The accounting programme
provides rigorous training to PhD students for the investigation of issues
relating to auditing, financial accounting, and managerial accounting. Our
programme aims to place graduates at research-oriented institutions as faculty members.
Our recent graduates have taken faculty positions at Australian National
University, Monash University, University of Hawaii at Mānoa, University of
Hong Kong, University of Queensland, University of South Carolina, University
of Massachusetts Amherst, University of Sydney, and top research universities
in China. A recent survey shows that, according to publication records of
Ph.D. graduates in the most recent 9 years, our doctoral program is ranked #1
in Asia, and #2 outside of the U.S. (click here for details).
As potential PhD student
advisors, our faculty members have a solid reputation for quality work, and
have published in major accounting and finance journals including The
Accounting Review, Journal of Accounting Research, Journal of Accounting and
Economics, Journal of Finance, Contemporary Accounting Research, Accounting,
Organisations and Society, and Review of Accounting Studies. Members of our
division are represented as reviewers or associate editors of major accounting
journals. See the list of faculty
members and their
There are two major
tracks in the accounting doctoral programme: capital markets and behavioral.
Applicants have to indicate which track they intend to follow on their
The capital markets
track uses archival data to examine a variety of interesting research questions
about corporate behaviors, including financial reporting, investment, corporate
finance, corporate governance, and valuation. Our students have access to a
wide range of databases providing information on stock returns, corporate
governance, insider trading and financial statements. Students develop
proficiency in programming and the use of statistical packages such as SAS to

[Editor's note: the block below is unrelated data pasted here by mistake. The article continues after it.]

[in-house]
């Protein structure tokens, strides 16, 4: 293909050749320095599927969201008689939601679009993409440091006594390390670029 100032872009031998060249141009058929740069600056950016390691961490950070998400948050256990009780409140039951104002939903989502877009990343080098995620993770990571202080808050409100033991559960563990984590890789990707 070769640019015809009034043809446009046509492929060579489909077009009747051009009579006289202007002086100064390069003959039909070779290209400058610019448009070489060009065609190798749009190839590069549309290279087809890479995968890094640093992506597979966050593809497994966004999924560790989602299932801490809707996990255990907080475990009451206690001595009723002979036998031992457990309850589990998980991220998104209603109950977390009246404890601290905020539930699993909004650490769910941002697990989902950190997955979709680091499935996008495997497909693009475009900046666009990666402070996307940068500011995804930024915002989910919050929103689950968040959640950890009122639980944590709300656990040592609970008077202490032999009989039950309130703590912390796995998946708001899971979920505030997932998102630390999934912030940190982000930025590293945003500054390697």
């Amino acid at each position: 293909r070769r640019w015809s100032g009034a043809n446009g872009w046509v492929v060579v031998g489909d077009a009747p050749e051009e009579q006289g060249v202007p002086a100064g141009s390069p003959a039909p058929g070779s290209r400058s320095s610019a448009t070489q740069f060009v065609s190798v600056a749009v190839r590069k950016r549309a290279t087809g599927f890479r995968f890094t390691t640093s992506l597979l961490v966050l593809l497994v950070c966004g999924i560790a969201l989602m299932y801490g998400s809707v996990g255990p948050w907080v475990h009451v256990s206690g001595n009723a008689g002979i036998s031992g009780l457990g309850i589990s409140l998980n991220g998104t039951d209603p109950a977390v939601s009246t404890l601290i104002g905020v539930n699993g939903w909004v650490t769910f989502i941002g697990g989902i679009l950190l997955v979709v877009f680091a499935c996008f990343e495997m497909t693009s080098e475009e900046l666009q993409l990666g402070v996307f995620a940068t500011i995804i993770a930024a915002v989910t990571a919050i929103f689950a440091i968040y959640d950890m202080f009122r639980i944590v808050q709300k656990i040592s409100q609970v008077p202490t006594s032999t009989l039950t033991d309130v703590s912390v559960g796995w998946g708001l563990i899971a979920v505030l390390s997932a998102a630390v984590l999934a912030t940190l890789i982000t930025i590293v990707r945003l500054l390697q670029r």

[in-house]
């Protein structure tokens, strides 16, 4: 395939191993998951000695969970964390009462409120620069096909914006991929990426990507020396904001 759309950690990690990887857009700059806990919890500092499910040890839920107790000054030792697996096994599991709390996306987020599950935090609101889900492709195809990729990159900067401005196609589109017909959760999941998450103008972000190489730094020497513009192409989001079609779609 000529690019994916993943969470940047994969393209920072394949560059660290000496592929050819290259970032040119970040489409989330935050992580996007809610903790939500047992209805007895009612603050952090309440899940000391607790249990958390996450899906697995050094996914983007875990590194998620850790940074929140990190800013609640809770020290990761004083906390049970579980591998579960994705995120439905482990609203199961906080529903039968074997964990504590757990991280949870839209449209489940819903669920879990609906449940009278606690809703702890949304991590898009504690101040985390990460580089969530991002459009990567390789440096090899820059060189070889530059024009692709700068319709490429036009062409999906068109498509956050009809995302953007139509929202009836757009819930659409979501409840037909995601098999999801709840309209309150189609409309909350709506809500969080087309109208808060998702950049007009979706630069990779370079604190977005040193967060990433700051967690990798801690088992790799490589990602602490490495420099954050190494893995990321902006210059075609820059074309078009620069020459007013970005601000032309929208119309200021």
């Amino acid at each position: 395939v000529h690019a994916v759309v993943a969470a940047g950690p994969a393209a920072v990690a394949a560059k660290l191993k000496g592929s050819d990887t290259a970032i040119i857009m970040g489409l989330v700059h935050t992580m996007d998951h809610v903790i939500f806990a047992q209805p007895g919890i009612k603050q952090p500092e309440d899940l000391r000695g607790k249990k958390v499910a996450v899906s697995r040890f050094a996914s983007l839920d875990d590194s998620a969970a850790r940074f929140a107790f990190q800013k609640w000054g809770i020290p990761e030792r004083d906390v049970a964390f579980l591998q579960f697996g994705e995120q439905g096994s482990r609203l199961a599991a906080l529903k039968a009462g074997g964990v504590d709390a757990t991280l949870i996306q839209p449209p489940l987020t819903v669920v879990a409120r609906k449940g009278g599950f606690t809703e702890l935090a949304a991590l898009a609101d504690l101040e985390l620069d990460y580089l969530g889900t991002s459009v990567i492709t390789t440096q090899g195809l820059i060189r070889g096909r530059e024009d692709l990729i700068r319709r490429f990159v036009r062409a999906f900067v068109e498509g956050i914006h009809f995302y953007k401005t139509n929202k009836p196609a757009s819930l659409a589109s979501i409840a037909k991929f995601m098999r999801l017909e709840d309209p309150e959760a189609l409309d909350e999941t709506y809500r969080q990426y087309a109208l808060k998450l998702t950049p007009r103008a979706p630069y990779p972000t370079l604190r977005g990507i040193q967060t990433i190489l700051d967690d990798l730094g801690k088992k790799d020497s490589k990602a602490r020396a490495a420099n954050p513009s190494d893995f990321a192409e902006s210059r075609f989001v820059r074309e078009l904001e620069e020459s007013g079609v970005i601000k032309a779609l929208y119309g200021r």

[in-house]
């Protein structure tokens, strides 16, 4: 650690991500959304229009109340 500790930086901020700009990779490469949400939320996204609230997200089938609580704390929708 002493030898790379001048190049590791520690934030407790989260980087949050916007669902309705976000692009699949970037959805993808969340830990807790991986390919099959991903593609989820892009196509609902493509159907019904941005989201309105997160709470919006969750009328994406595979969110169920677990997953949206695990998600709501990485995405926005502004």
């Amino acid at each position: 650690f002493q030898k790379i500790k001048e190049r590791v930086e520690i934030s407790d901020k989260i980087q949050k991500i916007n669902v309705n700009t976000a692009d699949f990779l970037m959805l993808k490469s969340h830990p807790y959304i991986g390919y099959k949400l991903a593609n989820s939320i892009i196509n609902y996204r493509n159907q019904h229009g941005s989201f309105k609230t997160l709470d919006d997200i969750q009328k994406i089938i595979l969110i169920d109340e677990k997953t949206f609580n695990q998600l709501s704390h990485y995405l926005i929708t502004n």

conduct their research. To help you better understand research in this track,
click here for link to recent papers by our faculty
members in this track.
The behavioral track
focuses on judgment and decision making processes in accounting settings.
Current research topics examined in this track relates to determinants of
auditor performance, determinants of analysts’ forecast accuracy, as well as
judgment biases of analysts, investors, and financial managers. This track involves
the intersection of theories in psychology, economics, and finance, and
typically involves (but is not restricted to) the use of experiments. To help
you better understand research in this track, click here for link to recent papers by our faculty
members in this track.
Doctoral students do not
take additional courses on specific accounting standards but are required to
take seminars on accounting research. Depending on the track they are in, they
take classes in economics, psychology, econometrics, etc. and learn to apply
their knowledge in these fields to research issues in accounting.
Doctoral students are
well guided through this programme. Close interaction with faculty members
results in joint publications presented at top international conferences and
published in major journals. World-renowned professors are brought to the
school through the Centre for Accounting
and Auditing Research (CAAR) to provide an extra intellectual arena for learning. CAAR
also co-hosts the annual International Symposium on Audit Research, which
brings in the best auditing researchers together. This is a great opportunity
for PhD students to interact with leaders in their field.